|Table 2. Base assumptions for each wrapper|
Estimated purchase costs per unit
HP for tractor to operate
HP of wrapping unit
13 hp gas
Manufactures capacity bales per hr
Bales per year
1,000 (about 100 ac)
Diameter of bales for in-line
5.5’ or less
Approximated weight of bales (depending on size)
1,500 lb to 2,500 lbs
Bale handling tractor size
60-100 HP or a large skid steer
Handling tractor costs per bale (80 HP) @ $27/hr plus 1.25% efficiency factor
1.5 min - $0.84/bale
Approximated plastic usage based on 5,000-6,000 feet per roll
20 bales per roll
40 bales per roll
Plastic costs per bale – based on current plastic prices based on ~$90-$100/roll
Approximate labor time per bale
3 min to wrap and 1.5 min move bales
30 sec per bale and 1.5 min to move bales
Equivalent number of wet bales based 2.5 dry bales per ton (2.5 bales * 1.35)
3.4 bales per ton
Estimating the total costs of wrapping a bale of hay is based on a lot of assumptions about the typical systems on a typical farm and none of us live on a typical farm or have a typical hay system. Please take the cost estimates listed in Table 3 as a starting point for your own analysis. Listed in Table 3 are the costs estimates of the 2 different warping systems. The first section of table 3 details the cost of plastic film at $4.40 to wrap a single bale and $2.10 for a typical bale in the in-line system.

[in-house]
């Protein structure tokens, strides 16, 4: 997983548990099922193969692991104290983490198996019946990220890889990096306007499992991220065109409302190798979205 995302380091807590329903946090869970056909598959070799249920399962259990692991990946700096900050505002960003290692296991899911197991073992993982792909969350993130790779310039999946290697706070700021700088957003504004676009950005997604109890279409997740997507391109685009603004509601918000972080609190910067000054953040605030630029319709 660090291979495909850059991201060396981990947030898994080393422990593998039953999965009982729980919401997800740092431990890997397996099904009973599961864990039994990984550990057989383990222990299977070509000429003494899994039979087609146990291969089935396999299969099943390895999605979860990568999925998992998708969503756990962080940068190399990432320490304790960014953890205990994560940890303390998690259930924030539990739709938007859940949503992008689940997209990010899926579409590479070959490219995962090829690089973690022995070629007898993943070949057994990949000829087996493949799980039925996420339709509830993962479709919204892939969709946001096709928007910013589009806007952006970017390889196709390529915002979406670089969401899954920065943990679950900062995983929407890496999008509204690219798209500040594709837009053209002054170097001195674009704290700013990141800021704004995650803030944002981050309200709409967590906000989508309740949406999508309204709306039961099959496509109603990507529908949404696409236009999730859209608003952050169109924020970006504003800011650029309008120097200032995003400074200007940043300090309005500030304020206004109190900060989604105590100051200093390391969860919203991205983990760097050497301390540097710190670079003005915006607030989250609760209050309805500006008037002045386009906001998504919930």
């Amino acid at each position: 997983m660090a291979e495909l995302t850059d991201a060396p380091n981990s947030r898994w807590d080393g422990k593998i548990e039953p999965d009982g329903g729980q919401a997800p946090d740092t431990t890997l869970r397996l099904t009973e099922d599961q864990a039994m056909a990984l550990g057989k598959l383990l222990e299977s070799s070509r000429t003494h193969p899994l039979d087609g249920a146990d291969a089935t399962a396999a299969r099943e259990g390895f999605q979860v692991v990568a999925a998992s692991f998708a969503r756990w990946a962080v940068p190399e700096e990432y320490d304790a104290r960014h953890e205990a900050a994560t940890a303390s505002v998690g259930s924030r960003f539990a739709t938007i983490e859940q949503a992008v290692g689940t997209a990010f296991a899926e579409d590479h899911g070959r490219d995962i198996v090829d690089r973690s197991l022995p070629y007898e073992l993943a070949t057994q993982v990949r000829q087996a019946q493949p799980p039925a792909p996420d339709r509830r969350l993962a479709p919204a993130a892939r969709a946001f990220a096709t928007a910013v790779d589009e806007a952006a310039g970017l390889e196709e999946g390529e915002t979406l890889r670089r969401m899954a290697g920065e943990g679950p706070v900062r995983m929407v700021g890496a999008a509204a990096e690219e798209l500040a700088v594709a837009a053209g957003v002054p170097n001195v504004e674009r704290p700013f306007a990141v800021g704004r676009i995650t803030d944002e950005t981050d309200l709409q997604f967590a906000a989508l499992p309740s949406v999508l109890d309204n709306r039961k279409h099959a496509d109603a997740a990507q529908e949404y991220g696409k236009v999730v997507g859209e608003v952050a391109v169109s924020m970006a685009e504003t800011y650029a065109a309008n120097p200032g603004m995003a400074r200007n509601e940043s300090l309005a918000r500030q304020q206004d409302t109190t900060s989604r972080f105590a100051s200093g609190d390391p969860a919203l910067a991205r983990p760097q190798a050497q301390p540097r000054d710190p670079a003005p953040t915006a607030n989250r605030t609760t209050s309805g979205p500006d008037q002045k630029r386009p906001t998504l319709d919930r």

The in-line system requires the line of bales to be capped using end caps or by placing the starting and ending bales in a hay bag prior to wrapping. Capping the ends is estimated to be $0.30 per bale (the prorated costs of capping the ends will vary based on the length of the bale-line). Labor for both systems is priced at $15.00 per hour and an additional 25% machinery efficiency factor is added to cover labor associated with changing film rolls, refueling, and setup and takedown time. Labor time for the single system is 3 minutes to wrap and 1.5 minutes to handle bales for a total of 4.5 minutes per bale for a total labor cost of $1.40. Labor for the in-line system is 0.5 minute to wrap and 1.5 minutes to handle bales for a total of 2.0 minutes per bale for a total labor cost of $0.65. The single system requires more time and film and costs about $5.80 per bale, which is $2.75 more than the in-line system. The cost to operate the machinery and equipment is based on engineering factors for fuel and repair rates (American Society of Agricultural and Biological Engineers, Technical Library). The single systems requires a 55 HP tractor to run the wrapper and the costs per hour are $11.97/hr to cover fuel and repairs for both the tractor and wrapper. The in-line system is power by a 13 HP gasoline engine so the costs per hour of $5.15 covers gas and repairs for the engine and wrapper. The fixed machinery costs (ownership) at first glance looks very large; however, if the fixed and variable machinery costs are prorate on a per bale cost (40 bales and hour for the single and 120 for the in-line) the costs per bale for the single system is $3.39 and for the in-line system $2.66 per bale. Summing all the costs on a per bale basis shows that a bale wrapping system will add about $5.00 to $10.00 per bale to the cost of producing the hay in that wrapped bale. Another way to look at the cost is to compare it on a dry-ton basis. Based on the assumption that the difference in moisture between dry and wrapped hay is around 35% (50% less15%) and the average number of dry round bales per ton, 2.5 bales, is inflated by 35% to arrive at 3.4 warped bales per ton. The costs per ton to wrap a dry-ton-equivalent ton of wet hay is $31.24 for the single and $19.42 for the in-line system. Therefore, if the total cost of producing a ton of hay on your farm is $100/ton, using a bale wrapper will increase your total costs to $120 to $131 per ton.